Back Pain and Psoas
A few days ago, my friend and business partner Laura shared with me that lately she had been suffering daily and acutely from lower back pain. She had complained to me before (actually for quite a few years now), blaming her uncomfortable bed for it. I had never really doubted that it could be her bed, as she was pretty sure about it! But, this time, it was different as she got herself a new bed recently… So after asking a couple of questions, and knowing that she sits working at her computer for long hours, it occurred to me that it could be a psoas major issue.
I showed her a couple of simple exercises she can do along the day to stretch the groins, and therefore give a break to the hyper stretched lower back. No need to practice a full sequencing of yoga postures to get to the core of the problem, and alleviate the pain. Basically, holding a Low Lunge down on the knee – with hands on knee for support – for a few deep breaths on each side will do the trick.
Wait a minute!… What the heck is the psoas – you’re probably asking yourself?!
Well, the psoas is a fundamental strong muscle, that connects and gives mobility of the torso and legs through the hip and pelvic area. It originates superficially at Thoracic Vertebrae T-12 with the deepest part attaching at Lumbar L-5. It then runs down laterally on each frontal sides of the spine. Joined with the iliacus, it forms the iliopsoas and ends at the lesser trochanter of the femur bone. Therefore it is responsible for the bending and raising of the trunk, contributing as well to the flexion and external rotation of the hip joint, and being the essential connector between upper and lower body. The very last part of it is what we better know as the groin.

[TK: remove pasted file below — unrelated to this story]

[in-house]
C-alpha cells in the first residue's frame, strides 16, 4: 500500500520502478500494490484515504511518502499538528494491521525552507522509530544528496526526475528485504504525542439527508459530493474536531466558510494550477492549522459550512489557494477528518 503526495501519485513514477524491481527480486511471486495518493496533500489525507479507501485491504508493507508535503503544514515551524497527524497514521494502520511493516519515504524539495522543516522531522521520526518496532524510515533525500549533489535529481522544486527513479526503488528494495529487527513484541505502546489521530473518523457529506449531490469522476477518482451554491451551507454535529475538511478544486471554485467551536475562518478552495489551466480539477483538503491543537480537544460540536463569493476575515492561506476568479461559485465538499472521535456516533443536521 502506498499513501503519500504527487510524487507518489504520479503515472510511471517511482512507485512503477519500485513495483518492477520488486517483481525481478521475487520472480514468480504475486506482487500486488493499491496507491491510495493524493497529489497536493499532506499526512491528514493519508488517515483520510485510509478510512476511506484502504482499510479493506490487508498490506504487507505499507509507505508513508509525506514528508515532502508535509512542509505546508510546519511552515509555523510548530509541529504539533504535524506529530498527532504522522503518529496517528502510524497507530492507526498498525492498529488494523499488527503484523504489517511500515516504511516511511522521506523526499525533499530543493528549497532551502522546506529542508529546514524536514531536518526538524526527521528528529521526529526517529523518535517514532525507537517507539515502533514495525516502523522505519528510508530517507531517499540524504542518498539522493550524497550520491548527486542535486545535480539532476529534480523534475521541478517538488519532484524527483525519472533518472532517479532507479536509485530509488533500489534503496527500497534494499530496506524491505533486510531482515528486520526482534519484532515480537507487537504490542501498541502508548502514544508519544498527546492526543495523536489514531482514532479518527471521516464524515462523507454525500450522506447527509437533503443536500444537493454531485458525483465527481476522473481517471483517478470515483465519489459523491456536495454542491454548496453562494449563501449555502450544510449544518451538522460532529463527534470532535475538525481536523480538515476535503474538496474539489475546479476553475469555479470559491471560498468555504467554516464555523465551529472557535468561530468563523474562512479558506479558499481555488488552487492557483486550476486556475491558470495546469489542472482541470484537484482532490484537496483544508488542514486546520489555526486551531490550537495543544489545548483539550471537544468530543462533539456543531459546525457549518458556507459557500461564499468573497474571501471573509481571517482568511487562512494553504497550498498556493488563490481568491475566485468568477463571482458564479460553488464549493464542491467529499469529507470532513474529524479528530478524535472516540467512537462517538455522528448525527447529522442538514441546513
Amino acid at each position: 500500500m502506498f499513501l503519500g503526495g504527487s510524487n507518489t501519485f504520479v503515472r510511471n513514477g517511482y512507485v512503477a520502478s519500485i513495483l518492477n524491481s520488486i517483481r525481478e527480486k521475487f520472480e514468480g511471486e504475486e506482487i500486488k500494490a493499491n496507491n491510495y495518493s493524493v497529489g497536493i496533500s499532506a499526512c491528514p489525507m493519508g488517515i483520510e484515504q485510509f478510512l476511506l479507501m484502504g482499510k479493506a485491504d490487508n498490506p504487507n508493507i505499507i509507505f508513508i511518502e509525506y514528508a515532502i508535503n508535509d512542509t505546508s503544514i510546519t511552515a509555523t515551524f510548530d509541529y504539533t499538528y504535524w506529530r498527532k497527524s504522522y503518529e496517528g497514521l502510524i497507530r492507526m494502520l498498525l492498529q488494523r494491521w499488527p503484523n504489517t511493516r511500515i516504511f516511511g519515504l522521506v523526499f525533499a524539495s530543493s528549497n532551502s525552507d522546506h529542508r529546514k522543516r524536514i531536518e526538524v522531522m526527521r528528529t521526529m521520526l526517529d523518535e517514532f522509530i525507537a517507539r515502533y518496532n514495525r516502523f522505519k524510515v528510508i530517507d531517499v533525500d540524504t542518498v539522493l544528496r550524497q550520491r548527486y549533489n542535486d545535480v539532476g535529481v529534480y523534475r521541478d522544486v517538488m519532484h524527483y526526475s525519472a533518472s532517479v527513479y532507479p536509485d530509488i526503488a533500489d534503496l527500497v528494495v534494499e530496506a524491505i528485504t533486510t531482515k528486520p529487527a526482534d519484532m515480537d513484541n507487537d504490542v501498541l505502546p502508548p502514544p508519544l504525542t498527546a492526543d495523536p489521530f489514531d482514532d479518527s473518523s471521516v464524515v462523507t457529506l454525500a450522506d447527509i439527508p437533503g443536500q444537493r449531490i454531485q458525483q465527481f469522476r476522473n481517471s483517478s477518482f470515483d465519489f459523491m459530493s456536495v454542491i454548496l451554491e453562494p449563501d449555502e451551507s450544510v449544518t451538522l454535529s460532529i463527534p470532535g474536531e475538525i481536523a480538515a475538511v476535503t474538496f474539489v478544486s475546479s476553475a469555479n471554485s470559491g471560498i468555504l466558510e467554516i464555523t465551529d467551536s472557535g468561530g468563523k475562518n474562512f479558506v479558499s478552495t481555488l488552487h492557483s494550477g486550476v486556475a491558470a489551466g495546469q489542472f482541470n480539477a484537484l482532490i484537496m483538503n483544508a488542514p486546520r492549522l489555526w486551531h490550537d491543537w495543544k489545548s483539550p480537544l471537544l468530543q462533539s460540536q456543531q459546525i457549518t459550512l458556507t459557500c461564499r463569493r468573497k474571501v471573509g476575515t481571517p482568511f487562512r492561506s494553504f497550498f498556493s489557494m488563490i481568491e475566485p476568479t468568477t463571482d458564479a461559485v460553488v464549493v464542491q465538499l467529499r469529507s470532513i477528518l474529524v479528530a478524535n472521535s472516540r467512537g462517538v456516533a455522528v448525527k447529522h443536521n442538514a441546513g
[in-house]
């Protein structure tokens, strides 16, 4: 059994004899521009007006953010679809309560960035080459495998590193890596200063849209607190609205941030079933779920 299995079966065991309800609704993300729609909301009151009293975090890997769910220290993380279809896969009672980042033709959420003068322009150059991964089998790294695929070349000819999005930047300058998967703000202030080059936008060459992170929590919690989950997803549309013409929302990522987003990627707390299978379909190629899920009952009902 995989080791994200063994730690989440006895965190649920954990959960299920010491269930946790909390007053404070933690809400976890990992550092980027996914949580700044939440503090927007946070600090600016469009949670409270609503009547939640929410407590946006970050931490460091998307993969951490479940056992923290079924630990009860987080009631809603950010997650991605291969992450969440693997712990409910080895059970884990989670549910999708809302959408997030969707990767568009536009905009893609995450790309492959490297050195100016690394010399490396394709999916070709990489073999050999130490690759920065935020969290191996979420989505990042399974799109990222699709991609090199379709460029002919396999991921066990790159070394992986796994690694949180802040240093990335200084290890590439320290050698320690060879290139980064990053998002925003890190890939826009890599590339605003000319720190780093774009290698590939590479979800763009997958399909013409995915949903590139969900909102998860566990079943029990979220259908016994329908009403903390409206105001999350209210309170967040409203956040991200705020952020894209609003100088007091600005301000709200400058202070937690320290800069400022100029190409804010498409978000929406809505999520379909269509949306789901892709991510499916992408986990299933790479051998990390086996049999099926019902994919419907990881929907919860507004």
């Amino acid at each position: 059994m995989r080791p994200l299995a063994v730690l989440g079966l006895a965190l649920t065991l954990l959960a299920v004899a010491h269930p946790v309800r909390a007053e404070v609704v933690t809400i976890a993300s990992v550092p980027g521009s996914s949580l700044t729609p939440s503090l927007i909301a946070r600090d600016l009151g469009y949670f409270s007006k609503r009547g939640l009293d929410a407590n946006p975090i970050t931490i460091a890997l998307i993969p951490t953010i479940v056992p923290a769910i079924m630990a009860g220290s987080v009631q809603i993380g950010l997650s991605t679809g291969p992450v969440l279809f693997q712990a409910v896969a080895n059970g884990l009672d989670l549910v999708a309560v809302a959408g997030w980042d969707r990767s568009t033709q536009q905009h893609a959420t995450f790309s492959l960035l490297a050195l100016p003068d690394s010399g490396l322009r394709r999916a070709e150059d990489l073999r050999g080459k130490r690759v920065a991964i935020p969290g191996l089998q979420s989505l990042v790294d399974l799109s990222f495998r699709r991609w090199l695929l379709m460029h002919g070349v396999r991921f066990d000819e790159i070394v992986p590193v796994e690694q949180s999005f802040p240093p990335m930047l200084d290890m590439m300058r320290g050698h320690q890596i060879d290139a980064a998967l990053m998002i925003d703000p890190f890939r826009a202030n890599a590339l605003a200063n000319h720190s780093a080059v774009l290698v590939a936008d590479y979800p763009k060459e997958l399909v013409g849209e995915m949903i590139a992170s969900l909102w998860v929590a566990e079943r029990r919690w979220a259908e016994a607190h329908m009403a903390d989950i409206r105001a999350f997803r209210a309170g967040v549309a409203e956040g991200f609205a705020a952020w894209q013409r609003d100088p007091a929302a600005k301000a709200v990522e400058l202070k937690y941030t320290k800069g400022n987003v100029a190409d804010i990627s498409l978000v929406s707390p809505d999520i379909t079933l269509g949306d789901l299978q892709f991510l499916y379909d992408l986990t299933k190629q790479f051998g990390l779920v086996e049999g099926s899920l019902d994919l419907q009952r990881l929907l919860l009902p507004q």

Now that we’ve set the crime scene, you’ll perfectly understand that sitting long hours on a chair, pulls on the first part of the psoas – and therefore compressing the lower back vertebrae – causing the pain suffered by so many people working at desks all day.
Do you suffer from lower back pain? Assess your own situation, and if you relate to this posting description, it might be a good idea to do a few lunges everyday and see if it affects positively your pain.
Be painfree, be well.
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